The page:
Theodore Clement Steele, American, 1847–1926
Oil on canvas
56.5 cm x 101.6 cm | 22.25 in x 40 in
Signed and dated lower right, private collection
- Wallraf-Richartz Museum, Cologne, Germany, November 14, 1990 – January 27, 1991
- Landesmuseum. Mainz, Germany, February 24 – May 19, 1991
- Indianapolis Museum of Art, November 24, 1991 – February 2, 1992
This painting interprets The Creek as Sugar Creek in southern Montgomery Country, Indiana. The Steele family camped in this area in the summer of 1888, which is only four miles from the town of Waveland, Indiana where T.C. Steele grew up. Steele’s boyhood home still exists and was listed on the National Register of Historic Places in 2003. The home is located at 110 S. Cross Street.
“The Shades” name was coined by Garland Dells Mineral Springs Association, which opened a forty-room inn and adjacent camping ground on this spot in 1887, and advertised the area as a “refreshingly cool refuge beneath an extensive canopy of ancient trees bordering a timeless stream.”1
To this day Shades State Park, which is Indiana’s 15th state park, is popular for hiking, camping and canoeing on Sugar Creek. Steep sandstone cliffs in the park were formed when Indiana was covered by an ocean hundreds of millions of years ago and fossils can be found in the nearby by sandbars.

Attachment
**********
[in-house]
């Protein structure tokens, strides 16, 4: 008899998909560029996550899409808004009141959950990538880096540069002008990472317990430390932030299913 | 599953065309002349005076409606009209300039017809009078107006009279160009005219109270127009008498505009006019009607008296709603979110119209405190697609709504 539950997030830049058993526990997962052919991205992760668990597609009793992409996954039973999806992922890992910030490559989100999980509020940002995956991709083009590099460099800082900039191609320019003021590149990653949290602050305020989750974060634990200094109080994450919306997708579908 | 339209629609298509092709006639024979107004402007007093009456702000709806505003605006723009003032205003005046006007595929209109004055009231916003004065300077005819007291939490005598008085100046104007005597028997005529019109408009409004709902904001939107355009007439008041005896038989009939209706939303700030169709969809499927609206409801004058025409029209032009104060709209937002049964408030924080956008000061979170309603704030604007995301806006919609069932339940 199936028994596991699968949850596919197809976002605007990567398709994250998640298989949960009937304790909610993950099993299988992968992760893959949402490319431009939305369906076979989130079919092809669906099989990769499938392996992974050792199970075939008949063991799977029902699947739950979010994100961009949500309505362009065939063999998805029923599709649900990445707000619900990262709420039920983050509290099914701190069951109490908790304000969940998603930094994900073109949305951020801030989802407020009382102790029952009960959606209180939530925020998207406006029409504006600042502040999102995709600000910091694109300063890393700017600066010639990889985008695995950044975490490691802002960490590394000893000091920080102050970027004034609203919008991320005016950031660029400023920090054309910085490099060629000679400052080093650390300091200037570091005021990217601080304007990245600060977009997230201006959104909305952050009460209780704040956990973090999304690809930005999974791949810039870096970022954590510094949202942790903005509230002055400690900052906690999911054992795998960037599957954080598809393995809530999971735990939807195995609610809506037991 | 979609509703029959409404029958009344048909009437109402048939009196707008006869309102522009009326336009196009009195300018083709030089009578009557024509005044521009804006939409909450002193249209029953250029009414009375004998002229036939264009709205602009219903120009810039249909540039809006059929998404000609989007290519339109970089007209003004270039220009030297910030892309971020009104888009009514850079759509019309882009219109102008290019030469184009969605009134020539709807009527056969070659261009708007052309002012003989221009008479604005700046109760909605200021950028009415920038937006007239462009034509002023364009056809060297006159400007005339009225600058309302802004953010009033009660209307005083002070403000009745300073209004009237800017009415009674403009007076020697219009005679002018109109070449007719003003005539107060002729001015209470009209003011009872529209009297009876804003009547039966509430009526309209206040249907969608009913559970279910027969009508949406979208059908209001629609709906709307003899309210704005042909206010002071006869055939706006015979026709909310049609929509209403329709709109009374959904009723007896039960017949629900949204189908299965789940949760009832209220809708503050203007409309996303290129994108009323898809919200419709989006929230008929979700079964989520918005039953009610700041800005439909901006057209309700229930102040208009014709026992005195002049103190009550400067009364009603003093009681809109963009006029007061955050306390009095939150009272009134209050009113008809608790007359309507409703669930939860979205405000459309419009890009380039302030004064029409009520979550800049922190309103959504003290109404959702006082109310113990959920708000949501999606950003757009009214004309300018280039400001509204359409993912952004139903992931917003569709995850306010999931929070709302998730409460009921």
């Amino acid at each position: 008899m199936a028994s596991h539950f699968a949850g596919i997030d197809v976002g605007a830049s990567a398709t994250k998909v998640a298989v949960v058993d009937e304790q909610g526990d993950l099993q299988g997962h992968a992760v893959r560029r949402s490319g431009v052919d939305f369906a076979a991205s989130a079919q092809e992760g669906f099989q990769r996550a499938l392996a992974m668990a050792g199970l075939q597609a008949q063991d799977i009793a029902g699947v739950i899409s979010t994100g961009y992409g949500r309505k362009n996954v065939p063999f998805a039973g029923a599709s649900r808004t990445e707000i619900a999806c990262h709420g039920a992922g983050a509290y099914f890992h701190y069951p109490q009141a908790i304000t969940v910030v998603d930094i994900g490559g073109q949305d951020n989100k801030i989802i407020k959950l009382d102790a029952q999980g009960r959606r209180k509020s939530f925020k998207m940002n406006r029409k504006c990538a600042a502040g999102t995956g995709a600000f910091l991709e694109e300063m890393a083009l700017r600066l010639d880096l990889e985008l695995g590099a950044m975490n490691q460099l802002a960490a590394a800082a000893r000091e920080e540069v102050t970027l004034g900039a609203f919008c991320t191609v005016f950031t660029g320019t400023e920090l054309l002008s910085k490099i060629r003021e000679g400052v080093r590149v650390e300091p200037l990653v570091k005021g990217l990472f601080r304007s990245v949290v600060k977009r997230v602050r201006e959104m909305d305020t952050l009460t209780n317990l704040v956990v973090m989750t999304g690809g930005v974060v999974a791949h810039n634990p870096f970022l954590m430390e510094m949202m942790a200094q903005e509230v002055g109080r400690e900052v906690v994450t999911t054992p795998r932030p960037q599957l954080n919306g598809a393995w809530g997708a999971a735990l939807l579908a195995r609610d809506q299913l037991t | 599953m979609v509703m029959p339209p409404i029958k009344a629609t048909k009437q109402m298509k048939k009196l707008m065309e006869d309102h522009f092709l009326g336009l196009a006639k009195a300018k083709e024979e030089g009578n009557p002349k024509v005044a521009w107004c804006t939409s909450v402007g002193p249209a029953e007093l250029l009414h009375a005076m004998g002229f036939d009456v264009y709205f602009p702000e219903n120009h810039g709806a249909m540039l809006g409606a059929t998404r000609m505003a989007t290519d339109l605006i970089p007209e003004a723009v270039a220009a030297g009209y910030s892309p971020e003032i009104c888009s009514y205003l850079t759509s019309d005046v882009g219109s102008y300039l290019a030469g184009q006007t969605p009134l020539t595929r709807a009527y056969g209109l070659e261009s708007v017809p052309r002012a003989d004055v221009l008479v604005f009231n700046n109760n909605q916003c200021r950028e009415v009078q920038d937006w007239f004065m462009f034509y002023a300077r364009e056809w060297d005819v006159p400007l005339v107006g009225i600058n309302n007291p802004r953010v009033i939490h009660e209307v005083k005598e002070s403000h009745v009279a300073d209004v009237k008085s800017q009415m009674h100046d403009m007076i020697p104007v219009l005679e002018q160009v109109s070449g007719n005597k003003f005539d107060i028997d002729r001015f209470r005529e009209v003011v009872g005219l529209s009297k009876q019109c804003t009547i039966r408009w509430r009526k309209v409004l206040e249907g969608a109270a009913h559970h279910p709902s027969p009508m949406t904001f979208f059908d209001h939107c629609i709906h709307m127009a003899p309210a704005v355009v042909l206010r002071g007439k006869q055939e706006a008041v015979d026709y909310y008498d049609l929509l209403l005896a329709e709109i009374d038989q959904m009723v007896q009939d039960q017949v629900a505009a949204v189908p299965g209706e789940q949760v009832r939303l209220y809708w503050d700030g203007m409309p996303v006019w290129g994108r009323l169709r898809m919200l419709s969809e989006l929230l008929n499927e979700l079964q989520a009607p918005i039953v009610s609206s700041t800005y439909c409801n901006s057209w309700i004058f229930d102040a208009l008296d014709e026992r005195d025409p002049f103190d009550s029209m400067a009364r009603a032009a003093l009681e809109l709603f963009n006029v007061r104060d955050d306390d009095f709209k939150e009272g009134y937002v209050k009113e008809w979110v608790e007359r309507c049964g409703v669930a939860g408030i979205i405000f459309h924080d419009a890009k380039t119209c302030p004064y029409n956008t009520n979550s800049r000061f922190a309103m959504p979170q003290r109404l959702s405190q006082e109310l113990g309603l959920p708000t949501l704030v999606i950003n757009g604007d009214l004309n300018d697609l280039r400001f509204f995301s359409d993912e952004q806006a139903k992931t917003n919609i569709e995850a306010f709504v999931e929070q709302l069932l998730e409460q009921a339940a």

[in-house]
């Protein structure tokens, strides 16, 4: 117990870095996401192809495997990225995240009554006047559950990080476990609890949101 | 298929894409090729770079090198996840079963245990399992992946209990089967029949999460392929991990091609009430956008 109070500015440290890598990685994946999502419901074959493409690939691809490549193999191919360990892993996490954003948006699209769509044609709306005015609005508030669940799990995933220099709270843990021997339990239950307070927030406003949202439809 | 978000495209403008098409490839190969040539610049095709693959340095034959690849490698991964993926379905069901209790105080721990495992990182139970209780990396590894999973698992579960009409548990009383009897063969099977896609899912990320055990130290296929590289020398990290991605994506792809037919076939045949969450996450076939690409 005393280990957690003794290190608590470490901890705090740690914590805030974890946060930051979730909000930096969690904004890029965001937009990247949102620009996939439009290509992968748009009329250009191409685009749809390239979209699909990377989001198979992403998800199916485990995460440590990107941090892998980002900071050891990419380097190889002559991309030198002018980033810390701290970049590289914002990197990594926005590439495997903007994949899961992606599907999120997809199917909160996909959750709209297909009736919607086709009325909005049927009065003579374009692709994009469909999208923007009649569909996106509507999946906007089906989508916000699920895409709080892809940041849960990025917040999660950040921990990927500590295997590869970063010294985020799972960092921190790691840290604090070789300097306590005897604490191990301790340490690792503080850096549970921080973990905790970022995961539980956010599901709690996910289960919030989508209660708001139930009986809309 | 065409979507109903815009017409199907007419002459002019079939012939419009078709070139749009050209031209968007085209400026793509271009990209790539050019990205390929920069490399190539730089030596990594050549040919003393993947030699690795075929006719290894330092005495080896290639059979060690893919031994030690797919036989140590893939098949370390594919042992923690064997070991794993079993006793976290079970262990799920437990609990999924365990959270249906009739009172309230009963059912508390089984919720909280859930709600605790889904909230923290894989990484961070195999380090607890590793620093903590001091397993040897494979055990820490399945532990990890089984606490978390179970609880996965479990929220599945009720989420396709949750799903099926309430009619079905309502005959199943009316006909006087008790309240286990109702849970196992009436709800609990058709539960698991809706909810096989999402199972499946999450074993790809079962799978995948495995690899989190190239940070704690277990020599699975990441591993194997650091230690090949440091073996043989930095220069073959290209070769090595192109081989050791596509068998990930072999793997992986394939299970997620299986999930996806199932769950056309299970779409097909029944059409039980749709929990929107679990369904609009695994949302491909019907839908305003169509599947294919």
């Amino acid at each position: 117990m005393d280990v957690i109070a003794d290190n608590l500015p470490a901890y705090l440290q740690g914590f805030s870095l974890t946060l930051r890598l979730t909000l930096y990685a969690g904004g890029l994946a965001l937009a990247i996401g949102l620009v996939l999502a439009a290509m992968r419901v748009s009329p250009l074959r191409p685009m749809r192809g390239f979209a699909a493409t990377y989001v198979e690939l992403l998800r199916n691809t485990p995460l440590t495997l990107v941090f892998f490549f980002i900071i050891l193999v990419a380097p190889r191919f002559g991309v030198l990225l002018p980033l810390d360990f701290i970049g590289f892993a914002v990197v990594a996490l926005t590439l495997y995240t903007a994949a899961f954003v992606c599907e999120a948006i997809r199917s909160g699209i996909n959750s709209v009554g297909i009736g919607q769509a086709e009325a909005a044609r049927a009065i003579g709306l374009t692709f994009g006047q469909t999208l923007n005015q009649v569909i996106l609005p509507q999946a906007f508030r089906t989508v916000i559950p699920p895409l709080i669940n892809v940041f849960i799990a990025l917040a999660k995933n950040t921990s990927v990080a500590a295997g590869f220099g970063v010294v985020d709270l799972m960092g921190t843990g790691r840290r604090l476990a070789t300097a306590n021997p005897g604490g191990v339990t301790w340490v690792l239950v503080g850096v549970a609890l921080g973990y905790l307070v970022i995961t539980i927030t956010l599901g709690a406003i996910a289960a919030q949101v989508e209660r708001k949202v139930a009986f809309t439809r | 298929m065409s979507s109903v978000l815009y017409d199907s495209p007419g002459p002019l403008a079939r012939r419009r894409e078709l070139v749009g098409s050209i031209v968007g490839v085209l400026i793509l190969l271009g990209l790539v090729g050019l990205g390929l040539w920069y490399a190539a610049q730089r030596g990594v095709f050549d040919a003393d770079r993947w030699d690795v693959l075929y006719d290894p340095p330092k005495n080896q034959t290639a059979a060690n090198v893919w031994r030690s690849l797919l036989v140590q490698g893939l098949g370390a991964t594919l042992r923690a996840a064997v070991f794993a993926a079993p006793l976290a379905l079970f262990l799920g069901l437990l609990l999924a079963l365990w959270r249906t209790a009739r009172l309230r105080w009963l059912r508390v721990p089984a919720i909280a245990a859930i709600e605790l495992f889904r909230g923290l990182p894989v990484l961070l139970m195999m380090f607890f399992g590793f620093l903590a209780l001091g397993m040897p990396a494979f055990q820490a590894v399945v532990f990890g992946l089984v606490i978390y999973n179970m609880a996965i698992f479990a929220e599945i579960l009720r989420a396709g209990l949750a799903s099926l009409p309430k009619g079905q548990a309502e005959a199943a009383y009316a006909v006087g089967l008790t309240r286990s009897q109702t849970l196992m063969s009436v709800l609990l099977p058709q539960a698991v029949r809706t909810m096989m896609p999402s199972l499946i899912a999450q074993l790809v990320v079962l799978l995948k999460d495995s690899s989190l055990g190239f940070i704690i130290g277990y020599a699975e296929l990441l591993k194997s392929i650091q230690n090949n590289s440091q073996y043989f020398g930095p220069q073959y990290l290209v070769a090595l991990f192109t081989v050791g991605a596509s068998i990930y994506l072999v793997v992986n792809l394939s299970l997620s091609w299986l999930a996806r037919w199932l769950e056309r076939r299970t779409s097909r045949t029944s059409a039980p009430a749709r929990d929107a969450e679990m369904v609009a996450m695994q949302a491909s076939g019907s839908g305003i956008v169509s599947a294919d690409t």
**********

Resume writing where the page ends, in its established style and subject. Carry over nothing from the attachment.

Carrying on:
Also on the property, located at the east end of the park, is the 470 acre (190 ha) Pine Hills Nature Preserve with spectacular topography and length for seasoned hikers. Pine Hills was first dedicated as a National Natural Landmark in 1968, and became Indiana’s first dedicated nature preserve in 1969. It was the first project of the Nature Conservancy’s Indiana Chapter. Shades State Park is open all year.
1¹The Passage – Return of Indiana Painters from Germany: 1880-1905, Martin F. Krause, curator of Prints and Drawings (retired) at the Indianapolis Museum of Art. Indianapolis Museum of Art and the Wallraf-Richartz Museum, Cologne, Germany in cooperation with Indiana University Press, 1990.